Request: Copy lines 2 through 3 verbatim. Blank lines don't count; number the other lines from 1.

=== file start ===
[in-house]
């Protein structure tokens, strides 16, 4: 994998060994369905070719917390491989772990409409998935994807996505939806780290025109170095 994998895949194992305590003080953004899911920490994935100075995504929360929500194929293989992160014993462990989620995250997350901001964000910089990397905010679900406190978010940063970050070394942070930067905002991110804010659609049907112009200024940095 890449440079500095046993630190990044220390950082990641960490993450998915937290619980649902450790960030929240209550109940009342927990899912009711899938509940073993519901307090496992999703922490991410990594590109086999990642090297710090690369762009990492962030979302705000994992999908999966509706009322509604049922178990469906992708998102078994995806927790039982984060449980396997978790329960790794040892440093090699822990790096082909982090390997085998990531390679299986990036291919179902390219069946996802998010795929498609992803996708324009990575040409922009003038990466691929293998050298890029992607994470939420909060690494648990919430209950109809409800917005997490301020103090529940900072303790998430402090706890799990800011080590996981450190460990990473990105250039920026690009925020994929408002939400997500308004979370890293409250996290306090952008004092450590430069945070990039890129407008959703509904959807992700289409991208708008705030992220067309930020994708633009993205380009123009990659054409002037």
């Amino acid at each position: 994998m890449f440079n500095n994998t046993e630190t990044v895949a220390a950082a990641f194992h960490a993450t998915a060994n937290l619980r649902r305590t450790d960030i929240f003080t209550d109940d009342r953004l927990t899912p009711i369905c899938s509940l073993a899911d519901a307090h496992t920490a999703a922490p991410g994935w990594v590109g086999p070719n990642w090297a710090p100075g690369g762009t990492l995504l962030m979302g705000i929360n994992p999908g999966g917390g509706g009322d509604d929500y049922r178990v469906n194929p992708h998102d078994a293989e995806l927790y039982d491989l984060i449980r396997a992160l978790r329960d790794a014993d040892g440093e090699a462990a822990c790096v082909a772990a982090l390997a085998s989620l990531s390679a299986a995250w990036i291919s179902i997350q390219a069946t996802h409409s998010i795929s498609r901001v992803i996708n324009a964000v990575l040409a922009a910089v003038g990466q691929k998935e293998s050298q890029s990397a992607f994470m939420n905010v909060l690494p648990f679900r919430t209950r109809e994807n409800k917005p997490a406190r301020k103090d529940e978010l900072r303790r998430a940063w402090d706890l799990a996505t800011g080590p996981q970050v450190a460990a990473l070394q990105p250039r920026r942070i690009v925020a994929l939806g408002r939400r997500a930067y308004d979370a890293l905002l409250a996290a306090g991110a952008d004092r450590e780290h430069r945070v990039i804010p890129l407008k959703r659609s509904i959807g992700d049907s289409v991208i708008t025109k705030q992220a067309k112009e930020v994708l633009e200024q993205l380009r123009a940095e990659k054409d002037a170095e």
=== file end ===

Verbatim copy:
């Protein structure tokens, strides 16, 4: 994998060994369905070719917390491989772990409409998935994807996505939806780290025109170095 994998895949194992305590003080953004899911920490994935100075995504929360929500194929293989992160014993462990989620995250997350901001964000910089990397905010679900406190978010940063970050070394942070930067905002991110804010659609049907112009200024940095 890449440079500095046993630190990044220390950082990641960490993450998915937290619980649902450790960030929240209550109940009342927990899912009711899938509940073993519901307090496992999703922490991410990594590109086999990642090297710090690369762009990492962030979302705000994992999908999966509706009322509604049922178990469906992708998102078994995806927790039982984060449980396997978790329960790794040892440093090699822990790096082909982090390997085998990531390679299986990036291919179902390219069946996802998010795929498609992803996708324009990575040409922009003038990466691929293998050298890029992607994470939420909060690494648990919430209950109809409800917005997490301020103090529940900072303790998430402090706890799990800011080590996981450190460990990473990105250039920026690009925020994929408002939400997500308004979370890293409250996290306090952008004092450590430069945070990039890129407008959703509904959807992700289409991208708008705030992220067309930020994708633009993205380009123009990659054409002037």
């Amino acid at each position: 994998m890449f440079n500095n994998t046993e630190t990044v895949a220390a950082a990641f194992h960490a993450t998915a060994n937290l619980r649902r305590t450790d960030i929240f003080t209550d109940d009342r953004l927990t899912p009711i369905c899938s509940l073993a899911d519901a307090h496992t920490a999703a922490p991410g994935w990594v590109g086999p070719n990642w090297a710090p100075g690369g762009t990492l995504l962030m979302g705000i929360n994992p999908g999966g917390g509706g009322d509604d929500y049922r178990v469906n194929p992708h998102d078994a293989e995806l927790y039982d491989l984060i449980r396997a992160l978790r329960d790794a014993d040892g440093e090699a462990a822990c790096v082909a772990a982090l390997a085998s989620l990531s390679a299986a995250w990036i291919s179902i997350q390219a069946t996802h409409s998010i795929s498609r901001v992803i996708n324009a964000v990575l040409a922009a910089v003038g990466q691929k998935e293998s050298q890029s990397a992607f994470m939420n905010v909060l690494p648990f679900r919430t209950r109809e994807n409800k917005p997490a406190r301020k103090d529940e978010l900072r303790r998430a940063w402090d706890l799990a996505t800011g080590p996981q970050v450190a460990a990473l070394q990105p250039r920026r942070i690009v925020a994929l939806g408002r939400r997500a930067y308004d979370a890293l905002l409250a996290a306090g991110a952008d004092r450590e780290h430069r945070v990039i804010p890129l407008k959703r659609s509904i959807g992700d049907s289409v991208i708008t025109k705030q992220a067309k112009e930020v994708l633009e200024q993205l380009r123009a940095e990659k054409d002037a170095e």